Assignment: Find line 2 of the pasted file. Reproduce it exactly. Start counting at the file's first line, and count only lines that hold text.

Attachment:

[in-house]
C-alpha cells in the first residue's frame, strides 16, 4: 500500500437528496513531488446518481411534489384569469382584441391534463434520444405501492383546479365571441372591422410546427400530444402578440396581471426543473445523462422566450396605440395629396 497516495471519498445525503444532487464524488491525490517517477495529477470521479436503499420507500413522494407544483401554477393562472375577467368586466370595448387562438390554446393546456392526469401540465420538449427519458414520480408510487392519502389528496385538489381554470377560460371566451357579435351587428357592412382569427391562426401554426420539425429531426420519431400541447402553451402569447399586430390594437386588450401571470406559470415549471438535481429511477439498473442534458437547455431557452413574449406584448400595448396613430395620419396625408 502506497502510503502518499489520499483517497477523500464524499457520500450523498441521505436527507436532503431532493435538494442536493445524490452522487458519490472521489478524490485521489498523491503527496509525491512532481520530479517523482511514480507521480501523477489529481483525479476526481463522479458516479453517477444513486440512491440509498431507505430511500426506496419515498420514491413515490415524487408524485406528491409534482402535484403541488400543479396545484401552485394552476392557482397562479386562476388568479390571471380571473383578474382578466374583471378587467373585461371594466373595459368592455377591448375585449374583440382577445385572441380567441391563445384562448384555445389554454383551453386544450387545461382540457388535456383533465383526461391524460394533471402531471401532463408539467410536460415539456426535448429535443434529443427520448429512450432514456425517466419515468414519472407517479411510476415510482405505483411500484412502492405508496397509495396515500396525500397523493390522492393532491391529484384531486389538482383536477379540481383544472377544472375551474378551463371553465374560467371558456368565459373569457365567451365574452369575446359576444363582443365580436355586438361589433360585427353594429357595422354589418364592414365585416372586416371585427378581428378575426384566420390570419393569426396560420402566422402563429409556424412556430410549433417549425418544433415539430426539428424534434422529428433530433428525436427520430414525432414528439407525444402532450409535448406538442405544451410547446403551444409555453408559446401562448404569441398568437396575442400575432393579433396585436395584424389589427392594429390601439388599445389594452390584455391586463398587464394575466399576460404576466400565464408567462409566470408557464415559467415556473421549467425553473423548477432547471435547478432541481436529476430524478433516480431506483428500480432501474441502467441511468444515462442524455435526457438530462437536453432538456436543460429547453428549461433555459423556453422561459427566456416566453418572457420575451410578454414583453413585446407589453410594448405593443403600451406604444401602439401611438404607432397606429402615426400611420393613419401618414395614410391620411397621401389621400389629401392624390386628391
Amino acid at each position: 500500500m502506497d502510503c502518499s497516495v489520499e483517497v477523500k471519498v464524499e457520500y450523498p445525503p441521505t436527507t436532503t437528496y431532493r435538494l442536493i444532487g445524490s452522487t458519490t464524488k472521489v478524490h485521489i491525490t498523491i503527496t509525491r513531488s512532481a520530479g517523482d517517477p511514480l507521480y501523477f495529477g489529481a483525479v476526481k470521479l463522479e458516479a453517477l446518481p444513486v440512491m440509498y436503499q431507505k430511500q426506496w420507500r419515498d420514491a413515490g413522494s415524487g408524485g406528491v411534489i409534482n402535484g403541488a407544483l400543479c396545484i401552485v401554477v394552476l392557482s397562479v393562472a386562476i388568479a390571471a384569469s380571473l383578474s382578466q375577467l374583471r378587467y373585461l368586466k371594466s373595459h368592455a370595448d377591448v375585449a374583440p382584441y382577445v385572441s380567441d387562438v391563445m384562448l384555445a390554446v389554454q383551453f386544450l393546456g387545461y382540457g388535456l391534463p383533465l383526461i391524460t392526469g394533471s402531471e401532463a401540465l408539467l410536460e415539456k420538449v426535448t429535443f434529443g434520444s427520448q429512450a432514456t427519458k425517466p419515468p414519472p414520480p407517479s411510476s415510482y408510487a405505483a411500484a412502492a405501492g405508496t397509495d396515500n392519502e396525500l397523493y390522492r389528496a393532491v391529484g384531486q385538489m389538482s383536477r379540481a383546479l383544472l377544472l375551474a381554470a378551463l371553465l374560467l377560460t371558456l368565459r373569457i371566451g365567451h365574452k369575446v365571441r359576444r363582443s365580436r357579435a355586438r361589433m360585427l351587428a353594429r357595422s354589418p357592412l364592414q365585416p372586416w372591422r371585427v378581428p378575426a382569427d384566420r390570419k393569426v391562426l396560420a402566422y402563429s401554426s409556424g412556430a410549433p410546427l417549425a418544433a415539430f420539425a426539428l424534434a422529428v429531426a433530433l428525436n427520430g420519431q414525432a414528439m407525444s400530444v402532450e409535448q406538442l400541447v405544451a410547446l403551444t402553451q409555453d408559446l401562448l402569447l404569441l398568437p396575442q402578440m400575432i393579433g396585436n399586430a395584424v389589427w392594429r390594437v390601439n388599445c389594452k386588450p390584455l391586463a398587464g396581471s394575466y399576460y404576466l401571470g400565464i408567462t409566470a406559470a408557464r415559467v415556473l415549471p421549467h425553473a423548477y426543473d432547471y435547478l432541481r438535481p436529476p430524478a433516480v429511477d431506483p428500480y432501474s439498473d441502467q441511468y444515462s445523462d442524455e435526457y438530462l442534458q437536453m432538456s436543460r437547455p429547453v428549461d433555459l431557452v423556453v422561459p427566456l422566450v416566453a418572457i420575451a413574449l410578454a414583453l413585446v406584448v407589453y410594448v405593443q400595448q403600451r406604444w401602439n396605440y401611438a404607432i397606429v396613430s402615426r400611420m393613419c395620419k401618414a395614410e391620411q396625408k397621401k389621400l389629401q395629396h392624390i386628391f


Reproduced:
C-alpha cells in the first residue's frame, strides 16, 4: 500500500437528496513531488446518481411534489384569469382584441391534463434520444405501492383546479365571441372591422410546427400530444402578440396581471426543473445523462422566450396605440395629396 497516495471519498445525503444532487464524488491525490517517477495529477470521479436503499420507500413522494407544483401554477393562472375577467368586466370595448387562438390554446393546456392526469401540465420538449427519458414520480408510487392519502389528496385538489381554470377560460371566451357579435351587428357592412382569427391562426401554426420539425429531426420519431400541447402553451402569447399586430390594437386588450401571470406559470415549471438535481429511477439498473442534458437547455431557452413574449406584448400595448396613430395620419396625408 502506497502510503502518499489520499483517497477523500464524499457520500450523498441521505436527507436532503431532493435538494442536493445524490452522487458519490472521489478524490485521489498523491503527496509525491512532481520530479517523482511514480507521480501523477489529481483525479476526481463522479458516479453517477444513486440512491440509498431507505430511500426506496419515498420514491413515490415524487408524485406528491409534482402535484403541488400543479396545484401552485394552476392557482397562479386562476388568479390571471380571473383578474382578466374583471378587467373585461371594466373595459368592455377591448375585449374583440382577445385572441380567441391563445384562448384555445389554454383551453386544450387545461382540457388535456383533465383526461391524460394533471402531471401532463408539467410536460415539456426535448429535443434529443427520448429512450432514456425517466419515468414519472407517479411510476415510482405505483411500484412502492405508496397509495396515500396525500397523493390522492393532491391529484384531486389538482383536477379540481383544472377544472375551474378551463371553465374560467371558456368565459373569457365567451365574452369575446359576444363582443365580436355586438361589433360585427353594429357595422354589418364592414365585416372586416371585427378581428378575426384566420390570419393569426396560420402566422402563429409556424412556430410549433417549425418544433415539430426539428424534434422529428433530433428525436427520430414525432414528439407525444402532450409535448406538442405544451410547446403551444409555453408559446401562448404569441398568437396575442400575432393579433396585436395584424389589427392594429390601439388599445389594452390584455391586463398587464394575466399576460404576466400565464408567462409566470408557464415559467415556473421549467425553473423548477432547471435547478432541481436529476430524478433516480431506483428500480432501474441502467441511468444515462442524455435526457438530462437536453432538456436543460429547453428549461433555459423556453422561459427566456416566453418572457420575451410578454414583453413585446407589453410594448405593443403600451406604444401602439401611438404607432397606429402615426400611420393613419401618414395614410391620411397621401389621400389629401392624390386628391